African Union Force Low on Money, Supplies and Morale
Sunday, May 13, 2007
UNITED NATIONS -- The beleaguered African Union peacekeeping force in Darfur is on the verge of collapse, a development that is undercutting international efforts to protect civilians and deploy United Nations reinforcements, according to A.U. and U.N. officials.
The African Union's first major peacekeeping mission -- once considered the last line of defense for Darfur's civilians -- has been crippled by funding and equipment shortages, government harassment and an upsurge in armed attacks by rebel forces that last month left seven African troops dead.
The setbacks have sapped morale among peacekeepers, many of whom have not been paid for months. It has also compelled the force -- which numbered 7,000 troops at its peak -- to scale back its patrols and has diminished its capacity to protect civilians, aid workers and its own peacekeepers. In one example, Gambian troops last month failed to aid a Ghanaian peacekeeper who was gunned down in a carjacking incident within 300 yards of the mission's Darfur headquarters, U.N. officials said.
The crisis comes as the Sudanese government has renewed aerial bombardment in Darfur. And it has raised serious concerns among U.N. planners and outside experts about the viability of plans to deploy a joint U.N. and A.U. peacekeeping mission of up to 20,000 troops. Some governments that have committed to send troops and equipment to Darfur are either balking or failing to make good on their pledges.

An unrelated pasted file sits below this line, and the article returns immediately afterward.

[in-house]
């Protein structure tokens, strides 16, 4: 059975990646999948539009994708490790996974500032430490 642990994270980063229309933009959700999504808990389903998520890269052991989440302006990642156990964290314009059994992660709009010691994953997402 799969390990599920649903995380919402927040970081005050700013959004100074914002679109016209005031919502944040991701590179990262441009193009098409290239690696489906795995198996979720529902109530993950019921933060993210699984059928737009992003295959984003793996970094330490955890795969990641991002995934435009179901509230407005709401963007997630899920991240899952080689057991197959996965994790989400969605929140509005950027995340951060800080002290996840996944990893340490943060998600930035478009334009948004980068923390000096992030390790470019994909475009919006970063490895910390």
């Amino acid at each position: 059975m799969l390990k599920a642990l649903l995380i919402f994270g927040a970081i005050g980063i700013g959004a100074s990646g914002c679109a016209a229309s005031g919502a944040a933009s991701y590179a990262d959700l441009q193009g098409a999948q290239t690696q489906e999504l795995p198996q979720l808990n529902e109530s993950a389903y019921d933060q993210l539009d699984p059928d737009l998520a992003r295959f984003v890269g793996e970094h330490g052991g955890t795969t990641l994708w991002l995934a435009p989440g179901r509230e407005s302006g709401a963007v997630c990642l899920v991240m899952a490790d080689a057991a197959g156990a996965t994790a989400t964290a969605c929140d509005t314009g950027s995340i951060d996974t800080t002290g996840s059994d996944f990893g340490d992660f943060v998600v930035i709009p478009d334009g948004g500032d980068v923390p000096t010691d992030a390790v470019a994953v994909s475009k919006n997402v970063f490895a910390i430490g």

"The risk is great that everything will collapse," African Union Chairman Alpha Oumar Konare warned last month during Darfur talks in New York. "Today, we have soldiers who have been waiting three or four months to be paid."
The violence in Darfur erupted in February 2003, when the Sudanese Liberation Army and another rebel group took up arms against the Islamic government, citing discrimination against black tribes. Sudan responded by training and equipping Arab militia, known as the Janjaweed, that killed hundreds of thousand of civilians suspected of backing the rebels and drove 2.5 million more from their homes.
The Bush administration has accused Khartoum of genocide and has argued that an expanded U.N. role in Darfur is key to ensuring the population's safety.
The A.U. presence -- known as the African Mission in Sudan -- was established in 2004 to monitor the violence and to prevent abuses against civilians and humanitarian aid workers in Darfur. The force quickly endeared itself to Darfur's displaced civilians, escorting women to forage for firewood, reporting atrocities, and mediating between warring factions.
But it has been plagued for several months by chronic shortages of funds and supplies, forcing members to patrol in jeeps without radio communications and borrow soap and food from private charities and U.N. humanitarian agencies.
Last month, five Senegalese soldiers were gunned down by followers of the Sudanese Liberation Army faction headed by rebel leader Minni Minawi, according to Senegalese and A.U. officials. Others have been beaten and robbed. One A.U. officer has been detained since December.
To improve security, Rwanda and Nigeria committed last year to send an additional 1,500 A.U. troops to Darfur to reinforce the mission. The United States contracted a U.S. company, Pacific Architects & Engineers, to construct barracks for the troops, but the plan was delayed because of a dispute over whether the United States or the United Nations would cover the costs.
Rwanda and Senegal have warned that they may withdraw if they do not receive financial support for the mission from Western donors. "What is the purpose of having them there just to sit in the sun," Rwandan President Paul Kagame told Reuters last week. "Things are not good, and the international community needs to act."